An egress window is a window that is designed to be used as an emergency exit. The 2009 International Residential Code (IRC) established criteria for an egress window that include location and size. The IRC requires egress windows in basements and all rooms used as sleeping quarters. The egress window is to be constructed of a specific size.
Net Clear Opening
To meet the requirements of the 2009 IRC, the net clear opening must measure at least 5.7 square feet. The net clear opening is defined as the clear, free space that exists when the window is fully open. It is not the size of the glass pane, the rough opening size, but the actual opening through which a person would crawl.
In accordance with the IRC requirements, the minimum width of the egress window opening is 20 inches. The minimum height requirement of the opening is 24 inches. The window’s sill must not be highers than 44 inches from the floor. The clear opening of the egress window is designed for access out of the house in an emergency situation. It is also designed for emergency access inside by a firefighter wearing an oxygen tank.
Basement Window Wells
Egress windows in basements have requirements that also pertain to the window wells. The window well must be large enough to accommodate the egress window when fully opened. A floor area that measures about 9 square feet or a minimum dimension of 36 inches in length and width is another requirement. The window well must possess steps or a permanently attached ladder for a depth that exceeds 44 inches. The width of the ladder must measure at least a foot and protrude at least 3 inches above the window well. It can in no way intrude or obstruct the fully open egress window in any manner.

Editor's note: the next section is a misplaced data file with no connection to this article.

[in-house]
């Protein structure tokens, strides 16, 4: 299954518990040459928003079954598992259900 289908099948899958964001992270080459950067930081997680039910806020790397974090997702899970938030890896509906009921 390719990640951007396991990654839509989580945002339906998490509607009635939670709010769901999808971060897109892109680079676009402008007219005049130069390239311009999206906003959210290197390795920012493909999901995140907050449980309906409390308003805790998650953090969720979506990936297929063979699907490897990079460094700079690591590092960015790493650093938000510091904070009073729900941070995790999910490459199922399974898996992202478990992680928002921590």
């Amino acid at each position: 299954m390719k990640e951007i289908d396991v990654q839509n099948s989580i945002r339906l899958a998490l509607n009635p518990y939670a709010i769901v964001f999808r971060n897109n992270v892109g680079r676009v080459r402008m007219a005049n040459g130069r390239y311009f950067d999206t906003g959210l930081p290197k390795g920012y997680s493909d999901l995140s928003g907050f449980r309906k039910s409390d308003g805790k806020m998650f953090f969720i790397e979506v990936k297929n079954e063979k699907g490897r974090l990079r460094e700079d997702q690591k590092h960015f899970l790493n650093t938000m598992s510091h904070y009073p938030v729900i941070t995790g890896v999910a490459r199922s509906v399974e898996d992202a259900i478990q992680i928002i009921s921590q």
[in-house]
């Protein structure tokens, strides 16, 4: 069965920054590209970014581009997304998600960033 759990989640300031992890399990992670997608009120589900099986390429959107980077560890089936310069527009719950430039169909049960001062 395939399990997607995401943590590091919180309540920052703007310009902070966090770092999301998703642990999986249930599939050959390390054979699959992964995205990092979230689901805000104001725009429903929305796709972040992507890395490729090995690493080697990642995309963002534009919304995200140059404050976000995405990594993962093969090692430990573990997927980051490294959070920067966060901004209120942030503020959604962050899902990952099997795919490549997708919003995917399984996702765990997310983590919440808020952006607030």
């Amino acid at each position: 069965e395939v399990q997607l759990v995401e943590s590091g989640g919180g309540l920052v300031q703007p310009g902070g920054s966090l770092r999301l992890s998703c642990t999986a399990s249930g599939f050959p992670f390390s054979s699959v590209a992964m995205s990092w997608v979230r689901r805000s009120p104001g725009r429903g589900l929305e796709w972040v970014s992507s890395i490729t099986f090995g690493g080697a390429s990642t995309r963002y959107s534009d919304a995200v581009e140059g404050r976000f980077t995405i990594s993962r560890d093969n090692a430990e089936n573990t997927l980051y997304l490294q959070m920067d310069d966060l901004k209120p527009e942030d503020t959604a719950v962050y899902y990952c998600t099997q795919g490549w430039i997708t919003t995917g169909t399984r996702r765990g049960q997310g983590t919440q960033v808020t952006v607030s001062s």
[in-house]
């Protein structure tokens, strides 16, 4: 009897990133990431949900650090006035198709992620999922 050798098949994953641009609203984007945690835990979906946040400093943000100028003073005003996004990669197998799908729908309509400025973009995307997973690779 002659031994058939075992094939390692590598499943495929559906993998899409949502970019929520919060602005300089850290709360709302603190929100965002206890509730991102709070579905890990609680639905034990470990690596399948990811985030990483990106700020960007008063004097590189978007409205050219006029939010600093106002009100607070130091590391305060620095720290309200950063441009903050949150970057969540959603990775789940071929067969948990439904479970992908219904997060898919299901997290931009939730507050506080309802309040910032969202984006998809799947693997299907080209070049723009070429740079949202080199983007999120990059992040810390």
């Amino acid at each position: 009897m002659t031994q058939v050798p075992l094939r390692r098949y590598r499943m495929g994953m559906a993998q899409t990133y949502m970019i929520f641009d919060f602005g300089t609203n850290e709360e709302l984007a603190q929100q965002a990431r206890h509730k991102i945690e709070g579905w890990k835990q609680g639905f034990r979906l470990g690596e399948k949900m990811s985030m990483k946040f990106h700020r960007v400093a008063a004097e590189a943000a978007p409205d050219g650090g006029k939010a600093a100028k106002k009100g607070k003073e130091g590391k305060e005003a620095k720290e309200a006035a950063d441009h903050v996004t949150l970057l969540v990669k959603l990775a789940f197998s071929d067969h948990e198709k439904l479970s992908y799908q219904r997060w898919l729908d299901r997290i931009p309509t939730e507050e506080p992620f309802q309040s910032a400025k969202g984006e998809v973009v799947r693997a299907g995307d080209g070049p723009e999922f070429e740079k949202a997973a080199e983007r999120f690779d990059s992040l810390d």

Do not assume that a window that measures 20 inches by 24 inches will give you a net clear opening of 5.7 square feet just because they are the minimum requirements. It won’t. You need to do the math and adjust the dimensions accordingly. The minimum requirements are guidelines to be followed in regard to the least amount of clear space allowed. Windows with hinges, such as casement windows as opposed to sliding ones, generally have a larger net clear opening in a smaller sized window. These work well as egress windows.
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